Five low-sugar cranberry recipes
As the season of pumpkin winds to an end, cranberry season is just getting underway!
And if you like the tart, jewel-colored berries, there’s no reason to stop eating them after Thanksgiving.
Cranberries are a great source of Vitamin C and dietary fiber, among other vitamins. They’re grown mainly in the northern part of the U.S., like Massachusetts, Wisconsin, Washington State and Oregon, and are harvested in the fall.
Cranberries are known for their antibacterial properties — research has shown that it limits bacterial movement — but scientists are still trying to find the best way to harness these capabilities.
They are very tart — maybe more so than a lemon — so many recipes call for a truly massive amount of sugar to make them palatable. Using natural sweeteners or other fruit to cut the tartness is a better plan than pouring on the sugar. Here are five cranberry recipes that cut the sugar while showcasing the season’s bounty.
Eating Well’s Cranberry Coconut Bread Pudding: This recipe gets its sweetness from a small amount of candied ginger and a sprinkling of sweetened coconut. Looking for a way to impress your guests? Make individual bread puddings in little oven-safe dishes.
SkinnyTaste’s Cranberry Pear Sauce: You know you have to have cranberry sauce on the table– but many recipes are heavy on sugar, and the canned kind has 21 grams of sugar in a quarter of a cup! Here, ripe pears and agave provide the sweetness– and cuts it down to about 11 grams for the same amount.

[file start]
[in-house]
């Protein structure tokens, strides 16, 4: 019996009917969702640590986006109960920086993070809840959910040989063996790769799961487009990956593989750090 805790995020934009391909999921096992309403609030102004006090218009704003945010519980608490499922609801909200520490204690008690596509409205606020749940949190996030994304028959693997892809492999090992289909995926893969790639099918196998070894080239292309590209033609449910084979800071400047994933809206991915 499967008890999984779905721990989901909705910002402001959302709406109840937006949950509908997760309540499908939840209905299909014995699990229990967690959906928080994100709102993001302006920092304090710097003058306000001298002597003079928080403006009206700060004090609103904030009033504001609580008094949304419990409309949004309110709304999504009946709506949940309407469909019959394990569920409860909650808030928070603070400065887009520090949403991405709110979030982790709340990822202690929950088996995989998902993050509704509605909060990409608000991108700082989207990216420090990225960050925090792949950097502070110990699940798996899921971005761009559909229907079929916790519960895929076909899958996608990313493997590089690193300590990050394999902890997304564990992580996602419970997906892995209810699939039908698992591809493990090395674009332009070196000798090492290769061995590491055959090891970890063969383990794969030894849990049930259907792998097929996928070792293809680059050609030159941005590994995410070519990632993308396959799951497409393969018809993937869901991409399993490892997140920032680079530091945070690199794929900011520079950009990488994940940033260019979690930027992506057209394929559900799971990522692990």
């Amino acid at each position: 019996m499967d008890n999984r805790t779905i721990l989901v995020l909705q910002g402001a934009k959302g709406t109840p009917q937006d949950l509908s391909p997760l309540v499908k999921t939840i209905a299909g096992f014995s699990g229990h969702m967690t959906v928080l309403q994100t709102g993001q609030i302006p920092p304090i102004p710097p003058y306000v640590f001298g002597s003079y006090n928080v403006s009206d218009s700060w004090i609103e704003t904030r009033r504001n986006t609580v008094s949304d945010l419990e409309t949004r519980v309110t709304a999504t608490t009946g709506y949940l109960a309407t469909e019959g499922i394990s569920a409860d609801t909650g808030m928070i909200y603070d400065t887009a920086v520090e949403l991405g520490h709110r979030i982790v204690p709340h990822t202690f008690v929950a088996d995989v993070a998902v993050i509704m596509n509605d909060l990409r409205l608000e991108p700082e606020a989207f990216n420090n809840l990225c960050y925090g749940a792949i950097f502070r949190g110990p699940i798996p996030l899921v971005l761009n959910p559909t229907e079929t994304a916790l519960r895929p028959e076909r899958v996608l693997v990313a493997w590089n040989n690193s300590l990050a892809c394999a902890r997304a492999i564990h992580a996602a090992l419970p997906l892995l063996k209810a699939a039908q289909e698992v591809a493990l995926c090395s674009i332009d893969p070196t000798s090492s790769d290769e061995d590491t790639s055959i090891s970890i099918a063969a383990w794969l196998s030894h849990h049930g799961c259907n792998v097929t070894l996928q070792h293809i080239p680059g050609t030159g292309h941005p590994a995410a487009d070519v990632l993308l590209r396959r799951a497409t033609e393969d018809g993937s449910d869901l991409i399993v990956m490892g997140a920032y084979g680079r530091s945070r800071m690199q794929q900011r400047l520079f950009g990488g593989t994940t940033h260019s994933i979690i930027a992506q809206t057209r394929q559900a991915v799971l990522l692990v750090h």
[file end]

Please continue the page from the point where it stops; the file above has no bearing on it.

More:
New York Times’ Cranberry Borscht: New York Times food writer Florence Fabricant embraces the sourness of the cranberry in her recipe for Cranberry Borscht, a Russian beet soup typically served cold.
The First Mess’ Dirty Chai Pancakes with Vanilla Cranberry Compote: In case you were wondering, a dirty chai is a chai tea latte with a shot of espresso in it. So yes, these pancakes have coffee and chai flavors. If you can’t have pancakes without maple syrup, don’t worry– the compote is a combination of fresh cranberries, maple syrup and vanilla.
This recipe is definitely higher in sugar than the others, but it sounded so good we had to share it.
Joy the Baker’s Brown Butter Cranberry Almond Pancake Muffins: It’s a mouthful. The batter has a lot in common with pancake batter, and Joy recommends topping the muffins with maple syrup glaze after they come out of the oven.